AMERICAN PATENT MODEL: “GAGE FOR SHEARS” — A RULE ACCESSORY FOR SCISSORS
Stock Number: 9347
FOR SALE: An interesting American patent model from the 19th century. A curious rule in the form of a life-size "model" submitted to the U.S. Patent office as required at the time. The design was to enable the tailor to make the most economically effective use of the fabric.
8-5/8" (22 cm)
Country of manufacture
“GAGE FOR SHEARS” — A RULE ACCESSORY FOR SCISSORS, 1875, patented by John Lamb of Jeffersonville in Sullivan County, New York, granted U.S. patent 170,570 on 30 November 1875. This curious rule is made of a tapered strip of brass, folded and mounted with a sliding stop. This life-size “model” has an overall length of 8-5/8” (22 cm), and the upper surface is graduated every quarter-inch from 0 to 8. Condition is complete and fine except the brass now quite dark. Included are the original handwritten and printed U.S. patent office tags.
Lamb’s invention would be clipped on to one blade of fabric shears, the stop set for the width of fabric desired, and the material pulled through the slot while cutting. Material was expensive in the 19th century, and the tailor needed to cut as precisely as possible. According to Lamb “This gage saves time, saves goods, and a true bias of any desired width may be cut with it. It may be attached to any shears or scissors.” $950.
This item is an original U.S. Patent Office models. Starting in 1790, a model was required for submission with any patent application, and was retained by the Office for examiners to compare with granted patents and with later submissions. The U.S. is, curiously, the only industrialized nation to ever have had such a requirement. The model had to be no larger than 12” x 12” x 12”, and had to show how the invention worked. The government’s models were very well respected in the 19th century, being placed on public display, and being salvaged from more than one disastrous fire. But by 1880 the Patent Office was overwhelmed with these three-dimensional applications (more than 200,000), and said “No more.” A model would only be required for a lighter-than-air vehicle, for a perpetual motion machine (!) or if the Commissioner specially requested one to understand the patent. The models ranged from new improved bed springs to submarines, from mop handles to orreries, and provide a remarkable visual history of the inventiveness of America during the Industrial Revoultion. They came from little known inventors in deepest rural U.S., from the Bells and Edisons of the world, and even from a president (A. Lincoln) in the metropolis. Each model is unique, and is a miniature window into local and national history, as well as mechanical ingenuity. Despite being such an extraordinary treasure of historical artifacts, the models suffered badly. Deaccessioned by the U.S. government, the bulk were purchased by Sir Henry Wellcome in 1925. They have gone through several hands since, some now at the Smithsonian Institution, some at private Patent Model museums, and some in collectors’ hands. The following were acquired by us directly from O. Rundle Gilbert, who had purchased the bulk of the models in the 1940’s, bidding against a scrap dealer.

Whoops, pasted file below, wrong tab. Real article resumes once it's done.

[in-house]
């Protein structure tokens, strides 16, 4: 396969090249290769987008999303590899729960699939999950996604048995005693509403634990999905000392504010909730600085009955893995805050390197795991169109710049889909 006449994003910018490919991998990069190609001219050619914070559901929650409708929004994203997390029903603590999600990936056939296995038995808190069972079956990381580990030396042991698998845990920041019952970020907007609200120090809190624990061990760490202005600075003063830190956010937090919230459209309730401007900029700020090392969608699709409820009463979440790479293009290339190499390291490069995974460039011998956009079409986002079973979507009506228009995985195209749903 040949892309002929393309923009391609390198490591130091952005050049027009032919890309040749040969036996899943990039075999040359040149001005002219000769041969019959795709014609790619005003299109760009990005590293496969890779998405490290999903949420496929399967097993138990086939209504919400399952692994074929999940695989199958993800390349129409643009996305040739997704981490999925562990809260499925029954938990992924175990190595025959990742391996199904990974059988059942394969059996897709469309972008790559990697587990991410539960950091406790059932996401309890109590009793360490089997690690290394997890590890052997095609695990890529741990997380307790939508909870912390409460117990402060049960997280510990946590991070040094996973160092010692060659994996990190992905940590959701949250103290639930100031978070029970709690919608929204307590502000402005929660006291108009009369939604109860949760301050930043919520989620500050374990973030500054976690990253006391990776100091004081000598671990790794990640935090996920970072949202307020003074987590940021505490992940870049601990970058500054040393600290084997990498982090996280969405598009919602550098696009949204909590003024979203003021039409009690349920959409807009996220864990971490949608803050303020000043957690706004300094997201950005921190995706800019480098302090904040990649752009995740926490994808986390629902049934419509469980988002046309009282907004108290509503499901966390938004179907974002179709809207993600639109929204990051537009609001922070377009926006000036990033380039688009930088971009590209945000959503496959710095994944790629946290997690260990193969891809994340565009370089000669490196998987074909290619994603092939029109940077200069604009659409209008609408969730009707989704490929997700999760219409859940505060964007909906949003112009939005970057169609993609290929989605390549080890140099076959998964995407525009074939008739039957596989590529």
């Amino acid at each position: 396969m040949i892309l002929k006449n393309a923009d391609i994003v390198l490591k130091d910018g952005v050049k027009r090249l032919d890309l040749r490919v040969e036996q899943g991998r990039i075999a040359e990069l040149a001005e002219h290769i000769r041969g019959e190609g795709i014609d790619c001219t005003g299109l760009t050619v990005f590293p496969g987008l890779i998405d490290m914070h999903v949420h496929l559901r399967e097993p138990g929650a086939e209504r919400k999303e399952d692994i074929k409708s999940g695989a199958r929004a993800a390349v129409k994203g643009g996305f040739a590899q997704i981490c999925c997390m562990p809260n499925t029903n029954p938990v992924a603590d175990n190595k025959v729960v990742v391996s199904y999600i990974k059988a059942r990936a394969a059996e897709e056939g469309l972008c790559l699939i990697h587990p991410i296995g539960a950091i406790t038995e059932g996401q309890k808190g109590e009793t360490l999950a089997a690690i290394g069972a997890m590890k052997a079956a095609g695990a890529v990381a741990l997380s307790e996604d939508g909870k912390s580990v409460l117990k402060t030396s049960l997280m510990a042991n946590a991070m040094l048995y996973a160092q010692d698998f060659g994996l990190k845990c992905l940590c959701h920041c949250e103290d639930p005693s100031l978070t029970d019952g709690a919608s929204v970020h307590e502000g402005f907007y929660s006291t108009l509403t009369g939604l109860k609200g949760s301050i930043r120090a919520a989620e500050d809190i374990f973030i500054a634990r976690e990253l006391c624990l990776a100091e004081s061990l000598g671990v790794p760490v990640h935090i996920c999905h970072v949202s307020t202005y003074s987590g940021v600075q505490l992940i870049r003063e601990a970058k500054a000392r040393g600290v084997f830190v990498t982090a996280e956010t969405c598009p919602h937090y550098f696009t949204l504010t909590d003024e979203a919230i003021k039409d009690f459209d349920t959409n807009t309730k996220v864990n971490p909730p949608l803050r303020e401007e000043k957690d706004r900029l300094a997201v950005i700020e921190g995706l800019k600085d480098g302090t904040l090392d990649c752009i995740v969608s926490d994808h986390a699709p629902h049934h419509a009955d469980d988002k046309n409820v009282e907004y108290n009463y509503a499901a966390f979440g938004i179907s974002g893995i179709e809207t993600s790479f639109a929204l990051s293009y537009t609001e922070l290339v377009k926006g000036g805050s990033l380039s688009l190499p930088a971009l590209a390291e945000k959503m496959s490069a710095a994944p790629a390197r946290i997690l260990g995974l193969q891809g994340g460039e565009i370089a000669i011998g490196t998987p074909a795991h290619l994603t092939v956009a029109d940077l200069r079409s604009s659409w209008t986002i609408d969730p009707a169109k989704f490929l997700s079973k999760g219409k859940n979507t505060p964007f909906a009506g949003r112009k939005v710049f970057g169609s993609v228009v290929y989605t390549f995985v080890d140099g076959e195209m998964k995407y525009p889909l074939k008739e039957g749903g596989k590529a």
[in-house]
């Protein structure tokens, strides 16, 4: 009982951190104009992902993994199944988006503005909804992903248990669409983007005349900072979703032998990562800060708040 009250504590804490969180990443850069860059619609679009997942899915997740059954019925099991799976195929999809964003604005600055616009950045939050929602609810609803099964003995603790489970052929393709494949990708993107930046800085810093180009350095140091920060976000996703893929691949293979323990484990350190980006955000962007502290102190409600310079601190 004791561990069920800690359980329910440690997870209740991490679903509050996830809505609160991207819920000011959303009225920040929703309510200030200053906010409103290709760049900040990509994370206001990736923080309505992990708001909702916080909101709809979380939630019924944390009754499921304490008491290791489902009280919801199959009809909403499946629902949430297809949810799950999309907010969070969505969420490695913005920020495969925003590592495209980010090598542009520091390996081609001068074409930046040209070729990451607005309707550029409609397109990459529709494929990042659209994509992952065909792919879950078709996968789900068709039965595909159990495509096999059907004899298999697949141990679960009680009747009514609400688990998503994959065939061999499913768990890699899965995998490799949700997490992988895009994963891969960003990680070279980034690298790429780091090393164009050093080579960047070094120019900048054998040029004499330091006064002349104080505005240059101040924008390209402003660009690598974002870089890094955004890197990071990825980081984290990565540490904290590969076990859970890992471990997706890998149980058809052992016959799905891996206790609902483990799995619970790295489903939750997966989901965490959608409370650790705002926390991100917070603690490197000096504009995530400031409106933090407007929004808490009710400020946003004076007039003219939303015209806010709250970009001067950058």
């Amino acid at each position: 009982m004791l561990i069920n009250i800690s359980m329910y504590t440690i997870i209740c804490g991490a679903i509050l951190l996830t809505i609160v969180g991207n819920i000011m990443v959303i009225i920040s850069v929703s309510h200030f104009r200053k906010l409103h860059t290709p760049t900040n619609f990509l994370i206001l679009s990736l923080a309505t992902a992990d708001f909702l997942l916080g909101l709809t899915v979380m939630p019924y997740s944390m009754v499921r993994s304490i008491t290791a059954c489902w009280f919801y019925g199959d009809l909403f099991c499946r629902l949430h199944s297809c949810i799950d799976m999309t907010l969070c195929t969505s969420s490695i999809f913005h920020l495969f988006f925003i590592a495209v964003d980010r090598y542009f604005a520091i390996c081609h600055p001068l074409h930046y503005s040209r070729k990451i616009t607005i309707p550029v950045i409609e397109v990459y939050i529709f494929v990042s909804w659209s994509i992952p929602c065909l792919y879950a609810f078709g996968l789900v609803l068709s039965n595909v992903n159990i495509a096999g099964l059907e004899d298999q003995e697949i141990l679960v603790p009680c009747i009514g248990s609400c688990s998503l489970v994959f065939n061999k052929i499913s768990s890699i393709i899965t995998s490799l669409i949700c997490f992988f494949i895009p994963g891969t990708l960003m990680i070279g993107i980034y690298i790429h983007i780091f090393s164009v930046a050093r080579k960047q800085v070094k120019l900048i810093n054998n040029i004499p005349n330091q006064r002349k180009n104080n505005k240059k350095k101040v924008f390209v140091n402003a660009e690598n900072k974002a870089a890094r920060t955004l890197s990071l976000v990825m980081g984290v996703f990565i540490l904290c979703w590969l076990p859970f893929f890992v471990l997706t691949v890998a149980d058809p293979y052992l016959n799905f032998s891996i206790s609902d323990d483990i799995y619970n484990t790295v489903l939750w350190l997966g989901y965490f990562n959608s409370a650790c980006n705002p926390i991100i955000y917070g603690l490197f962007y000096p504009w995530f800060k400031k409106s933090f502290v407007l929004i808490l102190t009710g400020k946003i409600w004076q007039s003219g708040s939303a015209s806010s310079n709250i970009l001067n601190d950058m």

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David and Yola Coffeen both have enjoyed academic careers, as planetary astronomer and as linguist/educator. But since 1982 (yes, 1982!) they have been full-time dealers in early scientific and medical instruments, under the name Tesseract. Selling primarily by catalogue (over 100 issued so far) they also have a web presence at www.etesseract.com, and can be contacted at email@example.com.